Services of CMOs thus make it easy for users to comply with copyright legislation. Music users normally get the necessary copyright licenses from a central source, for both national and international works. CMOs like the Ghana Music Right Organization (GHAMRO) also educate the public about the value of copyright material and their legal obligations in using it. 

Payment of Copyright Royalties

CMOs therefore basically offer legal access to copyright works from one source easily and cost effectively to users. And subject to the payment of the appropriate tariff and the fulfilment of specific conditions, the CMO will issue a blanket licence granting the music user access to use all, many or some of the works on an unrestricted basis, as long as they respect the conditions of the licence.

Copyright royalty payable by music users are calculated based on a series of carefully devised tariffs, which normally take account of the type and frequency of use, the type of venue and other relevant factors. Where all the works used belong to the copyright repertoire, in the case of live performance, entertainment radio or night club, the copyright royalties payable is a percentage of the receipts - about 10% of the receipts. 

If the copyright protected works are not the main source of interest for the public, as in the case of a restaurant, hotel, shopping mall, etc. the percentage is converted into a flat charge or lump sum using criteria and parameters which enable an indirect connection to be established with the receipts that it is estimated were obtained partly thanks to authors' works. The actual royalty sometimes may be settled by negotiation especially, in situations where there are associations representing the class of music users such as broadcasting, hotels, mobile DJs, etc.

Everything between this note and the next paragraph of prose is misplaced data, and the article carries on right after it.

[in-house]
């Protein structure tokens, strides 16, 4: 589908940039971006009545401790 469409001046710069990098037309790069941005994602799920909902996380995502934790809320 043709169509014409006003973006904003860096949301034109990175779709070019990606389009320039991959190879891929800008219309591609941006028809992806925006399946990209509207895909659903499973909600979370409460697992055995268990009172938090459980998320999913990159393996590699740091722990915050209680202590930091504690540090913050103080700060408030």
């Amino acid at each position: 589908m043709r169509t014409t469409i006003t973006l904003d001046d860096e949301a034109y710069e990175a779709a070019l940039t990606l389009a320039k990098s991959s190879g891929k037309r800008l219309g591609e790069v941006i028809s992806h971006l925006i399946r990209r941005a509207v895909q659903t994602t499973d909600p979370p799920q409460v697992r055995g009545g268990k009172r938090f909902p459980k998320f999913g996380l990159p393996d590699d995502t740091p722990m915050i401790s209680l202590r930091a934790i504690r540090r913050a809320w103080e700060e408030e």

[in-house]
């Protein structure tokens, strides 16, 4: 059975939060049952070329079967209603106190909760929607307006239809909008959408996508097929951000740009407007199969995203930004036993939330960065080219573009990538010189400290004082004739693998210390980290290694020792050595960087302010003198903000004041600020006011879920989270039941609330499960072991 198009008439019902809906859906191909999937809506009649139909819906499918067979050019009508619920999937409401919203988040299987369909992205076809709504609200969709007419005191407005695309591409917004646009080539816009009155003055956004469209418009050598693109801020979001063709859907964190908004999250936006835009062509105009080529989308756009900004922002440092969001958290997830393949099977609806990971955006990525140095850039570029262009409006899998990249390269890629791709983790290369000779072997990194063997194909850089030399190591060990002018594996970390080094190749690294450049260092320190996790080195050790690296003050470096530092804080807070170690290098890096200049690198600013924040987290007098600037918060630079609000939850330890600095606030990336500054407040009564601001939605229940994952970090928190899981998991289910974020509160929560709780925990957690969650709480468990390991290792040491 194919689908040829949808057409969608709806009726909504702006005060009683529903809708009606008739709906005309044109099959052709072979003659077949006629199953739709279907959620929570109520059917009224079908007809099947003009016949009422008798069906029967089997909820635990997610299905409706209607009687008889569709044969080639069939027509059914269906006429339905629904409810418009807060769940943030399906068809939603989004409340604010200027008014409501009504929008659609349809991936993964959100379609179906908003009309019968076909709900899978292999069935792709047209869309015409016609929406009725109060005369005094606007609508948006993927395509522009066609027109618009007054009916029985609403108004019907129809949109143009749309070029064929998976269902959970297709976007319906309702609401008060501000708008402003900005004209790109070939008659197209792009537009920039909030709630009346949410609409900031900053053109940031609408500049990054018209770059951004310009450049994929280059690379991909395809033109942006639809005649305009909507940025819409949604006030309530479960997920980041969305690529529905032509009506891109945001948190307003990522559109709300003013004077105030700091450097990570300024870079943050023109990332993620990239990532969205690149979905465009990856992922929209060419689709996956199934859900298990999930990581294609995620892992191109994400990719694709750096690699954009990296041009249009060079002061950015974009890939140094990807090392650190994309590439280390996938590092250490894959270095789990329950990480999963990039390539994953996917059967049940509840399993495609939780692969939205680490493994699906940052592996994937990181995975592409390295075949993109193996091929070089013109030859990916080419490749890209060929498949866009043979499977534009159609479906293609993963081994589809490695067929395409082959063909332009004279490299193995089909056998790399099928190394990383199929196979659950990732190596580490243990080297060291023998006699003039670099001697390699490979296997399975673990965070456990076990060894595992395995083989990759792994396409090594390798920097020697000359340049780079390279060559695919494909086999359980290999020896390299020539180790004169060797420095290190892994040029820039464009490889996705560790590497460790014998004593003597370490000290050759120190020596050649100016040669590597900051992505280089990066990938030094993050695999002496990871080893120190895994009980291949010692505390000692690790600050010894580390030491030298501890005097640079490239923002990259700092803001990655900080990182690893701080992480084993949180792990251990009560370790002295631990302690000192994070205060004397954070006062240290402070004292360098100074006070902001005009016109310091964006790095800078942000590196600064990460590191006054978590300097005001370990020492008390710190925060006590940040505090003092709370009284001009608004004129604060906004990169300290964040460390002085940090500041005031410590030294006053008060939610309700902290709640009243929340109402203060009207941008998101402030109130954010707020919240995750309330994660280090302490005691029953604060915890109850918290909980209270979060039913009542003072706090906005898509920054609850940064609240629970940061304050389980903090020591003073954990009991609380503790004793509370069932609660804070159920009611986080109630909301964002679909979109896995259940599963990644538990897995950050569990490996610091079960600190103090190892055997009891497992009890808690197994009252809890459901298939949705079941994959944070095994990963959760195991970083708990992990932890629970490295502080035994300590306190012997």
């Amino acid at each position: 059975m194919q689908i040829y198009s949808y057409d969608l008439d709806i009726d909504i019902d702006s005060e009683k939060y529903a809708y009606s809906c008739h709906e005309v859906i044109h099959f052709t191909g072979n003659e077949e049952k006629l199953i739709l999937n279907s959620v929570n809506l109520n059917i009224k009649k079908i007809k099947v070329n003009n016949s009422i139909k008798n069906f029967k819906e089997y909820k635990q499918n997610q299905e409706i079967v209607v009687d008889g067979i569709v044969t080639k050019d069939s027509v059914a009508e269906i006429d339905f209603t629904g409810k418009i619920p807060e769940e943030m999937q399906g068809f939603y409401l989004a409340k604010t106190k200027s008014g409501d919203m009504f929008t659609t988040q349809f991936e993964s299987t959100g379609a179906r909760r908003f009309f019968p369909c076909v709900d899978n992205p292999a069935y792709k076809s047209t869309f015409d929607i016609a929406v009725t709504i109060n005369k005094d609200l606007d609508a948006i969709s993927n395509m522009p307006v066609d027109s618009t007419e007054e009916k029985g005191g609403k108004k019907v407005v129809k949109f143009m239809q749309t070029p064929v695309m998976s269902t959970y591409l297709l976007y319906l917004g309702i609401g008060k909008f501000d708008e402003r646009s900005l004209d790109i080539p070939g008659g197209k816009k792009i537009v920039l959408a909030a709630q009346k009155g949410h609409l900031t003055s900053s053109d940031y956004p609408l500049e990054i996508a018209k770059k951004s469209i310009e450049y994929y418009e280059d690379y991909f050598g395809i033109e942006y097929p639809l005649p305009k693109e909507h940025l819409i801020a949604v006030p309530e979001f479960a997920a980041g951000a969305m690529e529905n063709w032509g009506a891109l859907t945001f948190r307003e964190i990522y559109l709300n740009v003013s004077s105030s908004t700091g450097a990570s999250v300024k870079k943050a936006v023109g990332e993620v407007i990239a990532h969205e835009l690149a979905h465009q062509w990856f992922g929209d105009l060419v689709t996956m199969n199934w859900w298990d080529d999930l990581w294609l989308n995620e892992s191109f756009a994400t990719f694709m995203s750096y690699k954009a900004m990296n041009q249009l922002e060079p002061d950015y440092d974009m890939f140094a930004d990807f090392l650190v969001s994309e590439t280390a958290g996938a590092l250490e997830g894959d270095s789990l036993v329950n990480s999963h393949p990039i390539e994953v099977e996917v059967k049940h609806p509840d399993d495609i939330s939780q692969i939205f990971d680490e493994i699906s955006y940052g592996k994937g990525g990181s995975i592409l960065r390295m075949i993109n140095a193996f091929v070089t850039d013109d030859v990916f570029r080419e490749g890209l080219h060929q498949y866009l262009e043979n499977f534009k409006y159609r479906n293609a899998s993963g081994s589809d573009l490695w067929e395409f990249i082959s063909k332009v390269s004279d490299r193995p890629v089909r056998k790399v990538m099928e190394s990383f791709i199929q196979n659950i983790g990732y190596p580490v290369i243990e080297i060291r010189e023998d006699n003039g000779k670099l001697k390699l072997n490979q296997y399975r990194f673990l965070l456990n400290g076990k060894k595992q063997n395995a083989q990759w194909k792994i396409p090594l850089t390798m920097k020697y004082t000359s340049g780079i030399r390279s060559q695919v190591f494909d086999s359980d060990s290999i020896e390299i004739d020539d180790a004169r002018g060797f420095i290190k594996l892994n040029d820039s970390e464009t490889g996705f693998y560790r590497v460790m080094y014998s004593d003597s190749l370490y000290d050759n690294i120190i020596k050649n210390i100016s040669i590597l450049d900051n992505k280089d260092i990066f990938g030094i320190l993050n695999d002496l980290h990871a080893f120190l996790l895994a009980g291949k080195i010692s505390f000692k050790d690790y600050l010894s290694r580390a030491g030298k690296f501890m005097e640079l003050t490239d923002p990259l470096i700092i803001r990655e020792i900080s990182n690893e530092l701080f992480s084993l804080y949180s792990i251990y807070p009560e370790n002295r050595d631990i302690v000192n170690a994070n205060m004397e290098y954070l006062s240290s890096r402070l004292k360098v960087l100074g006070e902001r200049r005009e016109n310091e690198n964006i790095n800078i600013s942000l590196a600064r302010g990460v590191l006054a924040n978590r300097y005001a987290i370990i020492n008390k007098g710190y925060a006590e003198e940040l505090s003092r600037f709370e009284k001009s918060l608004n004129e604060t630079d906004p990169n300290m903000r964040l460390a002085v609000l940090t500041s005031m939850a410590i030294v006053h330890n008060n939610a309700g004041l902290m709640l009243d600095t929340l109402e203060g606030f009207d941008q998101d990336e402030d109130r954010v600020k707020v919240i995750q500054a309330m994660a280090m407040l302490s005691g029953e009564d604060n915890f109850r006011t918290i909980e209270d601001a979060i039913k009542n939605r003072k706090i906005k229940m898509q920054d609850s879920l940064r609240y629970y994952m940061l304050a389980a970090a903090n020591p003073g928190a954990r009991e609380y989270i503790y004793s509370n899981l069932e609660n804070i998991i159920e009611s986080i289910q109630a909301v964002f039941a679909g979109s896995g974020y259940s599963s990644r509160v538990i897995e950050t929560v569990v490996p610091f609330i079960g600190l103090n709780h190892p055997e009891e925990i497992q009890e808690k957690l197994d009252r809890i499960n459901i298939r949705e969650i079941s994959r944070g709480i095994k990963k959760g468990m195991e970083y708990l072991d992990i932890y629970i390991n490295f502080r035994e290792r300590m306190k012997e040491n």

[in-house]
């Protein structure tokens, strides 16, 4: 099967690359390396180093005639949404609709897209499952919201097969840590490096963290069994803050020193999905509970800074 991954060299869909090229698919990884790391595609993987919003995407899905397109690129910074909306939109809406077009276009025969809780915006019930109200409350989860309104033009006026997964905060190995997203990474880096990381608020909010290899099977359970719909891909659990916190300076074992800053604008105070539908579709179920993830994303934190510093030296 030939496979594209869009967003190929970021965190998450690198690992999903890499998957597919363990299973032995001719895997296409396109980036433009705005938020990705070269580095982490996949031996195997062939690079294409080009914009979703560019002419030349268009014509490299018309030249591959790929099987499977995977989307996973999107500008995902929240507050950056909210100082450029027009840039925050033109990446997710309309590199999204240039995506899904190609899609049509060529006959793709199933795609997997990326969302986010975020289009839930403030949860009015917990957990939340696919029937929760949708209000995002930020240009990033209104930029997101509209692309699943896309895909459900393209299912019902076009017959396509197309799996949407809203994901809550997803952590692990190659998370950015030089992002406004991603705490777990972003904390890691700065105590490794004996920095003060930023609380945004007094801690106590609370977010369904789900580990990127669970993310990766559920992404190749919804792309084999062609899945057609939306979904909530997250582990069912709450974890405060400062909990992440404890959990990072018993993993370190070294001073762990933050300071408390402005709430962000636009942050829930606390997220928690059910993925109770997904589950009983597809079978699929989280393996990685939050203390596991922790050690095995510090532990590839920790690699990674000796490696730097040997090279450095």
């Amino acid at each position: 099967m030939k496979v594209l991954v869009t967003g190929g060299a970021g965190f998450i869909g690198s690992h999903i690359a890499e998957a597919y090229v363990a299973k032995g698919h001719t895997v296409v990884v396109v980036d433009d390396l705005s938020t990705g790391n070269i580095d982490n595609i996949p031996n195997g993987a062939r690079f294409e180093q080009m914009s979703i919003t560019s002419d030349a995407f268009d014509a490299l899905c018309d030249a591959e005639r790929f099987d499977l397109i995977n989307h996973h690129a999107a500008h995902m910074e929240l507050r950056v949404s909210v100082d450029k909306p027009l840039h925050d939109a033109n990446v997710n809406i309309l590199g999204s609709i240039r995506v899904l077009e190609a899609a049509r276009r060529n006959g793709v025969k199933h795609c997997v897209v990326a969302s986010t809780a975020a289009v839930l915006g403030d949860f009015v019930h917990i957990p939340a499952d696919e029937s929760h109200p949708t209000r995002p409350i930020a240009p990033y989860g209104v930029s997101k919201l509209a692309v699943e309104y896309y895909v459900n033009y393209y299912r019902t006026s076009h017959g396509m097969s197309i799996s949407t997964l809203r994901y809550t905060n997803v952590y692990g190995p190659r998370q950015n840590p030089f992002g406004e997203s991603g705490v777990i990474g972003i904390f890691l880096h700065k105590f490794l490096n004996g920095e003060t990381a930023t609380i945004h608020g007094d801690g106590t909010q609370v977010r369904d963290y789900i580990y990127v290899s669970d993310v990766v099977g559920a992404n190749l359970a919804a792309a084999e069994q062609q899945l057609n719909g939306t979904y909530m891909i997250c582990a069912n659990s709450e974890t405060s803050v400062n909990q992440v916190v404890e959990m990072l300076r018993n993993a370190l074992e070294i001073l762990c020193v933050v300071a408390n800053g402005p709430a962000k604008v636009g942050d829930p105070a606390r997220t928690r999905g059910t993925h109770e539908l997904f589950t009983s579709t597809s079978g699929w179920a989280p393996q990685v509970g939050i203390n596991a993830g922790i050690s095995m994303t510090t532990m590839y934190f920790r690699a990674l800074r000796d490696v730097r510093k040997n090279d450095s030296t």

Infringement and remedies

While the Act provides for music users to apply for and obtain a license before going to use copyright protected works of authors, persons who use the work of an author protected under the Act without the permission of the CMO or right holder, constitutes an infringement of rights of the author (s.41) and have committed an office liable on summary conviction to a fine or to a term of imprisonment or to both. (s.43). Furthermore apart from the criminal proceedings, a person whose rights under the Copyright Act are in imminent danger of being infringed or are being infringed upon may initiate civil proceedings in the High Court. (s.47)

I hereby call on all intellectual property practitioners, especially those in the copyright space not just the CMOs, but the Copyright Office and even the Ministry of Justice and Attorney General’s Department to bolster the enforcement of the Copyright law by re-doubling efforts in creating awareness on the importance of copyright and intellectual property in general and its role in national development.

Failure to do so may impact negatively on the development of the arts and culture industry making it not only unattractive to new investment but also take away compensation due to authors.